India Uncut

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Saturday, November 04, 2006

James Fenton on love poetry

In a superb essay about love poetry, James Fenton writes:

A sort of discretion on the part of our broad-minded grammar allows us to use the words "I" and "you" without specifying the gender of either the first or the second person. This means that in many cases a love poem addressed by a man to a woman may serve as well to express the feelings of a woman for a man, or a man for a man, or a woman for a woman. Anyway, we have imaginations and we have the power of sympathy, so it seems that any of these situations can excite our interest. "Don't ask, don't tell" is the motto under which much love poetry is written...
Indeed, what difference does the sexual orientation of the poet make? Some of my favourite poems of love are by Vikram Seth, and until this millenium, I wasn't even aware that he was bisexual. Is that knowledge relevant to appreciating his poems? I don't think so, because at the end of it, whether we are attracted to men or women or both, it all boils down to the same bloody-minded things: love, longing, desire, despair, regret.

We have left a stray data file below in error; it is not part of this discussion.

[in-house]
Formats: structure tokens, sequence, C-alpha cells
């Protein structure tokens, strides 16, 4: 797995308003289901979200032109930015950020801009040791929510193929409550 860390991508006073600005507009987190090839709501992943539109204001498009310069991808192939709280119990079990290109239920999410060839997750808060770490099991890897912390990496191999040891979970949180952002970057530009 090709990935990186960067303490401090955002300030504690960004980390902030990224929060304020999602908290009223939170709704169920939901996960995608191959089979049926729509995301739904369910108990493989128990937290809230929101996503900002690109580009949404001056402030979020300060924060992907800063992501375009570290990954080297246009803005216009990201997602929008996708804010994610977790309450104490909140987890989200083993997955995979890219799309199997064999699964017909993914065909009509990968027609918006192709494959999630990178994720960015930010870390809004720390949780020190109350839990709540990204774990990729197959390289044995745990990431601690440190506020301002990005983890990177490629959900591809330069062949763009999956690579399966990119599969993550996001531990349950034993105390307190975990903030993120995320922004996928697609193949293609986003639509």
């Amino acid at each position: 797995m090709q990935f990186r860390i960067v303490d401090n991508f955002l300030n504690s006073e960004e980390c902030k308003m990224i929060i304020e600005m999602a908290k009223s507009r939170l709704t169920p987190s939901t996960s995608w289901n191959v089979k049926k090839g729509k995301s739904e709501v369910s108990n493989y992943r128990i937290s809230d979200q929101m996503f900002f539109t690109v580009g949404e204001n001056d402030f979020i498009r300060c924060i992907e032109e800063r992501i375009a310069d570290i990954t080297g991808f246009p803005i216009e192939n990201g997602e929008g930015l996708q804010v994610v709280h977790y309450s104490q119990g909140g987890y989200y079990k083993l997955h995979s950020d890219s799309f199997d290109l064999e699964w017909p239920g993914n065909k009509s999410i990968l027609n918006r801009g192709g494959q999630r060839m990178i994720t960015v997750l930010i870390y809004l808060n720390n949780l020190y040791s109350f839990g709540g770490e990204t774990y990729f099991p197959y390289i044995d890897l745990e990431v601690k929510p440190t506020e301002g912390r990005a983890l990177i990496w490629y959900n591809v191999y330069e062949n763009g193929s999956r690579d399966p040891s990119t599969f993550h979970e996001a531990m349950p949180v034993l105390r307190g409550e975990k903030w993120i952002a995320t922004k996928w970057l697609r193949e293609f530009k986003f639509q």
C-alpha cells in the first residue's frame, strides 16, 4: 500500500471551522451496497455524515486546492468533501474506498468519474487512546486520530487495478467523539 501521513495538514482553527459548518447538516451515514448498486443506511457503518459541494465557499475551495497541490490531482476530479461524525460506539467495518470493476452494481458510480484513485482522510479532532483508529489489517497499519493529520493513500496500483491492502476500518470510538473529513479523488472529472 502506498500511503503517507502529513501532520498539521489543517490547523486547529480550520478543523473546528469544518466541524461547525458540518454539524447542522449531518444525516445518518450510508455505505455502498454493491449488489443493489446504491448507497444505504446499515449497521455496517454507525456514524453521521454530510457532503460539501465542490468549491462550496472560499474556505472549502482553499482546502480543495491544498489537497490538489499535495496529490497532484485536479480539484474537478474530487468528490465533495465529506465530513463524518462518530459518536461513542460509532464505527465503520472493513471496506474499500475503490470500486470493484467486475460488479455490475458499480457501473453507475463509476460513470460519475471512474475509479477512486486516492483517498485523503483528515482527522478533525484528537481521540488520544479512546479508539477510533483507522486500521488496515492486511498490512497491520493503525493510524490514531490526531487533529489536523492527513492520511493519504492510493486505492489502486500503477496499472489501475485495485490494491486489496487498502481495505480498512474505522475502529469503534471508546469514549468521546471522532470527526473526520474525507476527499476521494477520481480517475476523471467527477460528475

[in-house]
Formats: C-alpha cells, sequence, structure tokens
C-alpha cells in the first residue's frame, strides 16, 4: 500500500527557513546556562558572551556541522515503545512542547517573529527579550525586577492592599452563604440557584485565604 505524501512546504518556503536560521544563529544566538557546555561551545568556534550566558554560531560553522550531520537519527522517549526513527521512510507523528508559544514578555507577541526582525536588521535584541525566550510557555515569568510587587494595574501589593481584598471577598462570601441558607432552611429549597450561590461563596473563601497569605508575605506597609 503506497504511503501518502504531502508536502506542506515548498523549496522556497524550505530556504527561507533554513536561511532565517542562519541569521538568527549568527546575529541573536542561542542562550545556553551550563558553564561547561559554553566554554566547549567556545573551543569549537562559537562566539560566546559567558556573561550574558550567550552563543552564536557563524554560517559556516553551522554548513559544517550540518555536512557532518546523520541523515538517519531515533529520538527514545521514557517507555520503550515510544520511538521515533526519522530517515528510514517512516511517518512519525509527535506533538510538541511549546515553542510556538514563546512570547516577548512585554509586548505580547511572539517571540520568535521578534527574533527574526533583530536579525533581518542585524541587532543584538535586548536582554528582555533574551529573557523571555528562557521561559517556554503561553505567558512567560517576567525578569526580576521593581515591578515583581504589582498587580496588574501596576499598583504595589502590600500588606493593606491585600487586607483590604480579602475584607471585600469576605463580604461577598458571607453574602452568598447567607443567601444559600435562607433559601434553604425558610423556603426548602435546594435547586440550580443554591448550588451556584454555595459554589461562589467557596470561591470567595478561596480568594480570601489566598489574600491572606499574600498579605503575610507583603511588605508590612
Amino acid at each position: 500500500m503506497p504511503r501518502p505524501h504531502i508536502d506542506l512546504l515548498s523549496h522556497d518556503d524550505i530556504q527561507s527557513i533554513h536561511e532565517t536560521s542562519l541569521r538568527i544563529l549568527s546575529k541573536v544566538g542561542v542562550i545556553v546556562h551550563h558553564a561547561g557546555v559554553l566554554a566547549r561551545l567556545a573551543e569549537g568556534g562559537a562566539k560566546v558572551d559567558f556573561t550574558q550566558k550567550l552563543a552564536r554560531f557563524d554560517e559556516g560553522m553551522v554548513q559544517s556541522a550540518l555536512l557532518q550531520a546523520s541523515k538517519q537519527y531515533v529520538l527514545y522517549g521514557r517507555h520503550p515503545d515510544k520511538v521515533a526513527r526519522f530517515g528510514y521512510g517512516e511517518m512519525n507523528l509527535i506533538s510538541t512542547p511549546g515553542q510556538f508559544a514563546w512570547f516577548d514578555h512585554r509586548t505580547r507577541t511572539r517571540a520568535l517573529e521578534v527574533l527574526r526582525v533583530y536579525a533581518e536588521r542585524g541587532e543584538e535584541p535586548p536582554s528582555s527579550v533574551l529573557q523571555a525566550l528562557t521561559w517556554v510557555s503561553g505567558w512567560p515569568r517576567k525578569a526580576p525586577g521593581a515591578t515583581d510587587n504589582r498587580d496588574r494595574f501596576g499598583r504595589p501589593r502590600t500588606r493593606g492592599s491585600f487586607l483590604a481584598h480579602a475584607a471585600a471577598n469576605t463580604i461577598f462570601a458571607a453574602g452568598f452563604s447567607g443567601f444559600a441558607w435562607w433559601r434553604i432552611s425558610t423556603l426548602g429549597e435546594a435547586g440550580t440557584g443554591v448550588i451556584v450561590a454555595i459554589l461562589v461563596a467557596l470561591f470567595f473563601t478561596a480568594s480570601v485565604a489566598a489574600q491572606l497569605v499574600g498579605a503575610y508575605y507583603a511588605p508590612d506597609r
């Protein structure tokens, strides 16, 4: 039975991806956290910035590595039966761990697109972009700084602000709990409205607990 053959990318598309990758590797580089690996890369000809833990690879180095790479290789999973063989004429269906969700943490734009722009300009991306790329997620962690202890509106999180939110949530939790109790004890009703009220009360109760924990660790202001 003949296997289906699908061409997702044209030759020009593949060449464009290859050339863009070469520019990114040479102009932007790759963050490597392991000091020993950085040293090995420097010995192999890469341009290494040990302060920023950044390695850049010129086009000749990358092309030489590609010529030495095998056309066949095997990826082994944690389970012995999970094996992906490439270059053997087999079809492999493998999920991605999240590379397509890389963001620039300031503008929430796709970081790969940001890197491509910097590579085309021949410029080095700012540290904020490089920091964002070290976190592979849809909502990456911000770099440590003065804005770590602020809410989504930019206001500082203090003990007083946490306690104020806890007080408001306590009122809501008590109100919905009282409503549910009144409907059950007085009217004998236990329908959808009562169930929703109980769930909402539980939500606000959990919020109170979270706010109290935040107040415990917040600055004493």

Anyway, poetry is something that should be read more than it is spoken of, so let me direct you to a wonderful poem by Fenton, "In Paris with You." What a wonderful poem to read on a Saturday afternoon!

Also, do read Fenton on "on how to use rhyme to make a poem more memorable," and here's a terrific interview by Sheela Reddy of Vikram Seth. (Free registration required.)
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